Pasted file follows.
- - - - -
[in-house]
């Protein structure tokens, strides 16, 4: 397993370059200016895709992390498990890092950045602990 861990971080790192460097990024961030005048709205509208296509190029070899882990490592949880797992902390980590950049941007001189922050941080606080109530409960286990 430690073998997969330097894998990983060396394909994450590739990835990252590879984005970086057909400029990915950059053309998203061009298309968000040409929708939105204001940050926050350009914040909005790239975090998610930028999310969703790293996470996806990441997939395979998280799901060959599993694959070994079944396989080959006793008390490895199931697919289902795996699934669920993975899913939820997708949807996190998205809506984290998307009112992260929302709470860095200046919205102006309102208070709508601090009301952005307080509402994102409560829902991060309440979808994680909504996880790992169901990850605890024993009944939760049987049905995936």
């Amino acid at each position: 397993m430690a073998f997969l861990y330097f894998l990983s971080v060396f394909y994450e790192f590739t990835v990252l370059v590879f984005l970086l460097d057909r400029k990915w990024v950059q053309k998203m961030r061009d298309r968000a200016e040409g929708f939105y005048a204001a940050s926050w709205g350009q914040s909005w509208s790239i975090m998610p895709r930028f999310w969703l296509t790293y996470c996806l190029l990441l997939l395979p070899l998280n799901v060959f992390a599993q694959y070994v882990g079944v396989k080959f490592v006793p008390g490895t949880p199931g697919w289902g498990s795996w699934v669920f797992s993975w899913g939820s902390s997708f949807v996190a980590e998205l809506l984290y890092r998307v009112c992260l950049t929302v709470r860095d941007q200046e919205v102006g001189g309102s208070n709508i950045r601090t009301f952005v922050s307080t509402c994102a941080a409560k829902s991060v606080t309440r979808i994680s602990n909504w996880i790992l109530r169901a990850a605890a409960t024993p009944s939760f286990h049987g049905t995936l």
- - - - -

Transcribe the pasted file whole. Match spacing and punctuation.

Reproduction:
[in-house]
């Protein structure tokens, strides 16, 4: 397993370059200016895709992390498990890092950045602990 861990971080790192460097990024961030005048709205509208296509190029070899882990490592949880797992902390980590950049941007001189922050941080606080109530409960286990 430690073998997969330097894998990983060396394909994450590739990835990252590879984005970086057909400029990915950059053309998203061009298309968000040409929708939105204001940050926050350009914040909005790239975090998610930028999310969703790293996470996806990441997939395979998280799901060959599993694959070994079944396989080959006793008390490895199931697919289902795996699934669920993975899913939820997708949807996190998205809506984290998307009112992260929302709470860095200046919205102006309102208070709508601090009301952005307080509402994102409560829902991060309440979808994680909504996880790992169901990850605890024993009944939760049987049905995936």
């Amino acid at each position: 397993m430690a073998f997969l861990y330097f894998l990983s971080v060396f394909y994450e790192f590739t990835v990252l370059v590879f984005l970086l460097d057909r400029k990915w990024v950059q053309k998203m961030r061009d298309r968000a200016e040409g929708f939105y005048a204001a940050s926050w709205g350009q914040s909005w509208s790239i975090m998610p895709r930028f999310w969703l296509t790293y996470c996806l190029l990441l997939l395979p070899l998280n799901v060959f992390a599993q694959y070994v882990g079944v396989k080959f490592v006793p008390g490895t949880p199931g697919w289902g498990s795996w699934v669920f797992s993975w899913g939820s902390s997708f949807v996190a980590e998205l809506l984290y890092r998307v009112c992260l950049t929302v709470r860095d941007q200046e919205v102006g001189g309102s208070n709508i950045r601090t009301f952005v922050s307080t509402c994102a941080a409560k829902s991060v606080t309440r979808i994680s602990n909504w996880i790992l109530r169901a990850a605890a409960t024993p009944s939760f286990h049987g049905t995936l």